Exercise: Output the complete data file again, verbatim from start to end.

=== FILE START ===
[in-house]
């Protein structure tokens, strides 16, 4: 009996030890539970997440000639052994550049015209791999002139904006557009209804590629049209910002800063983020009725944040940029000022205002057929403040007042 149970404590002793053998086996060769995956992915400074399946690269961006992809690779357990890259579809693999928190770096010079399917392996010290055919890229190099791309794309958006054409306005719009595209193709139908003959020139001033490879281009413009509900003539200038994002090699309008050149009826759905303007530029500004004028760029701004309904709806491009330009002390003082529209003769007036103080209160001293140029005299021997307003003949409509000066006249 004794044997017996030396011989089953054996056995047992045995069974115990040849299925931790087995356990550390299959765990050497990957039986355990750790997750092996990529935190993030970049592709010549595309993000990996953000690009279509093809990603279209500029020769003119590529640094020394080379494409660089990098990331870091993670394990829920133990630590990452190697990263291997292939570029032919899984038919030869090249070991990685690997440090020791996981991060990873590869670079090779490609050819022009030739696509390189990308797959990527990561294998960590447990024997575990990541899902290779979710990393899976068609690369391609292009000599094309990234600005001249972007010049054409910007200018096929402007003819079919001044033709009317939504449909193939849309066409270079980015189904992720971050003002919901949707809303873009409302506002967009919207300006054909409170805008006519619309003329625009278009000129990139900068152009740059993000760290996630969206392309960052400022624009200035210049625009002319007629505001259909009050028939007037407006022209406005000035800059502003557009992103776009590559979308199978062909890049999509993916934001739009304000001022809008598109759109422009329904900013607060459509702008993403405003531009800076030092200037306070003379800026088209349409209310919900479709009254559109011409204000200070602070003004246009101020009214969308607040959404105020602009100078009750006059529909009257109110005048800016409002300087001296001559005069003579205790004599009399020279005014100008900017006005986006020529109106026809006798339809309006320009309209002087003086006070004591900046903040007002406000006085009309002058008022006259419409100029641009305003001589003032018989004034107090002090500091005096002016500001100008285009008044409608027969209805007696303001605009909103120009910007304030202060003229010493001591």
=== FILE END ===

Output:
[in-house]
């Protein structure tokens, strides 16, 4: 009996030890539970997440000639052994550049015209791999002139904006557009209804590629049209910002800063983020009725944040940029000022205002057929403040007042 149970404590002793053998086996060769995956992915400074399946690269961006992809690779357990890259579809693999928190770096010079399917392996010290055919890229190099791309794309958006054409306005719009595209193709139908003959020139001033490879281009413009509900003539200038994002090699309008050149009826759905303007530029500004004028760029701004309904709806491009330009002390003082529209003769007036103080209160001293140029005299021997307003003949409509000066006249 004794044997017996030396011989089953054996056995047992045995069974115990040849299925931790087995356990550390299959765990050497990957039986355990750790997750092996990529935190993030970049592709010549595309993000990996953000690009279509093809990603279209500029020769003119590529640094020394080379494409660089990098990331870091993670394990829920133990630590990452190697990263291997292939570029032919899984038919030869090249070991990685690997440090020791996981991060990873590869670079090779490609050819022009030739696509390189990308797959990527990561294998960590447990024997575990990541899902290779979710990393899976068609690369391609292009000599094309990234600005001249972007010049054409910007200018096929402007003819079919001044033709009317939504449909193939849309066409270079980015189904992720971050003002919901949707809303873009409302506002967009919207300006054909409170805008006519619309003329625009278009000129990139900068152009740059993000760290996630969206392309960052400022624009200035210049625009002319007629505001259909009050028939007037407006022209406005000035800059502003557009992103776009590559979308199978062909890049999509993916934001739009304000001022809008598109759109422009329904900013607060459509702008993403405003531009800076030092200037306070003379800026088209349409209310919900479709009254559109011409204000200070602070003004246009101020009214969308607040959404105020602009100078009750006059529909009257109110005048800016409002300087001296001559005069003579205790004599009399020279005014100008900017006005986006020529109106026809006798339809309006320009309209002087003086006070004591900046903040007002406000006085009309002058008022006259419409100029641009305003001589003032018989004034107090002090500091005096002016500001100008285009008044409608027969209805007696303001605009909103120009910007304030202060003229010493001591």